Mental Health Notes
The Erie St. Clair Local Health Integration Network (LHIN) launched a new initiative with ConnexOntario and other local partners recently to offer residents access to substance abuse and mental health services 24-hours-a-day, seven-days-a-week.
Long before the Ontario budget is presented, the government’s Standing Committee on Finance and Economic Affairs reaches out to people and organizations across Ontario to gather information to help determine public priorities for the Budget.
The Sudbury & District Health Unit is committed to understanding the local link between health outcomes and the social and economic environments in Greater Sudbury. In its report, Opportunity for All, the health unit explores and analyses this relationship with the aim of informing future public health and partner action to reduce health inequities in the City of Greater Sudbury.
On December 1, 2014, EENet and the Health Promotion Resource Centre at the Centre for Addiction and Mental Health hosted a webinar featuring provincial partners who have used the mental health and well-being data from the Ontario Student Drug Use and Health Survey to inform programming, planning, and policy.
There are two existing theories that suggest clinicians may unintentionally play a negative role in the outcomes of treatment for eating disorders. These theories suggest that despite their good intentions, the way a clinician thinks, feels, and acts can sometimes affect how they deliver treatment.
The fifth annual Bell Let’s Talk Day is coming up so get ready to break the silence around mental illness and support mental health across Canada. Each year, Bell hosts its annual campaign and this edition features celebrities such as Cara Hughes, Howie Mandel and Michael Landsberg who will encourage Canadians to talk about mental health and help end the stigma that surrounds it.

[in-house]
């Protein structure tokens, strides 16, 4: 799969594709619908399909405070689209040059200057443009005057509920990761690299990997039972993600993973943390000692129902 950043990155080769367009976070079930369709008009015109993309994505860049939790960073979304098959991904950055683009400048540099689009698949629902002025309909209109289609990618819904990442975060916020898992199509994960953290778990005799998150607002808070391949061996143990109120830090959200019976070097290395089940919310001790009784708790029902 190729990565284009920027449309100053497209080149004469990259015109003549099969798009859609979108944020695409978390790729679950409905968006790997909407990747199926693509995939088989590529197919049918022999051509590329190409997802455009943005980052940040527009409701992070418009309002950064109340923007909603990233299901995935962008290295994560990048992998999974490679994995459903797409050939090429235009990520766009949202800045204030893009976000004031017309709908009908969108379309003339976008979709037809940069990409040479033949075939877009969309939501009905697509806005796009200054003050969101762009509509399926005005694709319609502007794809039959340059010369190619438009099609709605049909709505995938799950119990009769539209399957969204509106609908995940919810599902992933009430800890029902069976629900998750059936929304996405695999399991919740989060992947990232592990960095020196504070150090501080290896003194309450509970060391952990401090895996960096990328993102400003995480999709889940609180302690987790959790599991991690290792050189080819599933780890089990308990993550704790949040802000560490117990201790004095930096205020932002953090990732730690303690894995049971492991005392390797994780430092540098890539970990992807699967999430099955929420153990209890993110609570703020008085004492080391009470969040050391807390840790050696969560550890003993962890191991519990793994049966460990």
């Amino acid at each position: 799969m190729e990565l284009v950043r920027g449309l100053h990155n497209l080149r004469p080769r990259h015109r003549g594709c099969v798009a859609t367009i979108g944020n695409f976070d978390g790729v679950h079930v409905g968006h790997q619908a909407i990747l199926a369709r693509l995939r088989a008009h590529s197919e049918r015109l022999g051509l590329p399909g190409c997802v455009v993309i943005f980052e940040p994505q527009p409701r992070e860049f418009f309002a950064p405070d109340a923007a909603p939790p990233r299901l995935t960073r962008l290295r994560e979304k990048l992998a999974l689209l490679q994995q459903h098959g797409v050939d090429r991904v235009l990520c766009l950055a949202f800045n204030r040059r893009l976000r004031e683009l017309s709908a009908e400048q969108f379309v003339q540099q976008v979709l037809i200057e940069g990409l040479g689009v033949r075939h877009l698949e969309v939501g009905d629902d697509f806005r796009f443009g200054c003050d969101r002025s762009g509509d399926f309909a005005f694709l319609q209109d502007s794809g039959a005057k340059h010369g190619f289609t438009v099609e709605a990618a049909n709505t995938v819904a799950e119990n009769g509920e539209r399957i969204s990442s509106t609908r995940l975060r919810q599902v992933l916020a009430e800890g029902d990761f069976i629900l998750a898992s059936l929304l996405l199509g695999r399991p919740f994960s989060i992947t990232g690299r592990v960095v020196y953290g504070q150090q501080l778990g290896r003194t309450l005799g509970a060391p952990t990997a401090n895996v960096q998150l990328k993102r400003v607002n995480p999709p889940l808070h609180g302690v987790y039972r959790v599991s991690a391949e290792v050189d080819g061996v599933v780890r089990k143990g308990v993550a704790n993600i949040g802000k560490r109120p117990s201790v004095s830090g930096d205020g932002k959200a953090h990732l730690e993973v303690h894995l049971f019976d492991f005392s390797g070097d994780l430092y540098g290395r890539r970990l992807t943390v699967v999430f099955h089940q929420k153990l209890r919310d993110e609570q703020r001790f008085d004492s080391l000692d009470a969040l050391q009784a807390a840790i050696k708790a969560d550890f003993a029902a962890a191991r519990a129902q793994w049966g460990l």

A small grassroots movement launched at a Calgary high school has now reached a global audience and raised thousands of dollars for mental health.
The Canadian Homelessness Research Network (CHRN) has developed a framework that can help both funders and providers determine what works, why, and for whom it works as they implement various solutions to end homelessness. The framework has two parts and is entitled What Works and for Whom? A Hierarchy of Evidence for Promising Practices Research.
January is Hot Tea Month in Canada! Canadians drink almost 10 million cups of tea each year, and in the midst of the frosty winter weather, the hot beverage is a great way for tea lovers to drink their way to good health.
With a grant from the Canadian Government’s Grand Challenges Canada (GCC), the Centre for Mindfulness Studies in Toronto is delivering alternative mental health care treatments to Filipino children with mood disorders.